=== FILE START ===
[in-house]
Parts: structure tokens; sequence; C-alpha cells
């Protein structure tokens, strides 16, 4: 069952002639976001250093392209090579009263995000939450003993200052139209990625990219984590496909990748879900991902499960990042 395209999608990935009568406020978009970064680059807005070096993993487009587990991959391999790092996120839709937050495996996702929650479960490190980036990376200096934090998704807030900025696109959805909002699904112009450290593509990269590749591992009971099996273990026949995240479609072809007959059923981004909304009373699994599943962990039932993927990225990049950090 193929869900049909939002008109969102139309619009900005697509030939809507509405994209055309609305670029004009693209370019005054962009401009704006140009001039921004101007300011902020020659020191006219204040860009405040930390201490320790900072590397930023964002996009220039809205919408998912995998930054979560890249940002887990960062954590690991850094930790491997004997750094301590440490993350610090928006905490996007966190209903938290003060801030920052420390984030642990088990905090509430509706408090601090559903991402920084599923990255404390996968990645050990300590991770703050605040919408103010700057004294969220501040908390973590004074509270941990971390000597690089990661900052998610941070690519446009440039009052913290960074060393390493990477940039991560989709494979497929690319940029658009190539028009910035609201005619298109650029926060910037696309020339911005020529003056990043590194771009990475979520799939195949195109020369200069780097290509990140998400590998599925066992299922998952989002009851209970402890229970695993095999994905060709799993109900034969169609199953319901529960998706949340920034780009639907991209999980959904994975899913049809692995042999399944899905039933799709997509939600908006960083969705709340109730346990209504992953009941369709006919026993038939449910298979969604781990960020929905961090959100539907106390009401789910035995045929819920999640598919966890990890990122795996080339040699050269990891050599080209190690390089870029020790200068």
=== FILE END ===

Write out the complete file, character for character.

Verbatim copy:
[in-house]
Parts: structure tokens; sequence; C-alpha cells
């Protein structure tokens, strides 16, 4: 069952002639976001250093392209090579009263995000939450003993200052139209990625990219984590496909990748879900991902499960990042 395209999608990935009568406020978009970064680059807005070096993993487009587990991959391999790092996120839709937050495996996702929650479960490190980036990376200096934090998704807030900025696109959805909002699904112009450290593509990269590749591992009971099996273990026949995240479609072809007959059923981004909304009373699994599943962990039932993927990225990049950090 193929869900049909939002008109969102139309619009900005697509030939809507509405994209055309609305670029004009693209370019005054962009401009704006140009001039921004101007300011902020020659020191006219204040860009405040930390201490320790900072590397930023964002996009220039809205919408998912995998930054979560890249940002887990960062954590690991850094930790491997004997750094301590440490993350610090928006905490996007966190209903938290003060801030920052420390984030642990088990905090509430509706408090601090559903991402920084599923990255404390996968990645050990300590991770703050605040919408103010700057004294969220501040908390973590004074509270941990971390000597690089990661900052998610941070690519446009440039009052913290960074060393390493990477940039991560989709494979497929690319940029658009190539028009910035609201005619298109650029926060910037696309020339911005020529003056990043590194771009990475979520799939195949195109020369200069780097290509990140998400590998599925066992299922998952989002009851209970402890229970695993095999994905060709799993109900034969169609199953319901529960998706949340920034780009639907991209999980959904994975899913049809692995042999399944899905039933799709997509939600908006960083969705709340109730346990209504992953009941369709006919026993038939449910298979969604781990960020929905961090959100539907106390009401789910035995045929819920999640598919966890990890990122795996080339040699050269990891050599080209190690390089870029020790200068």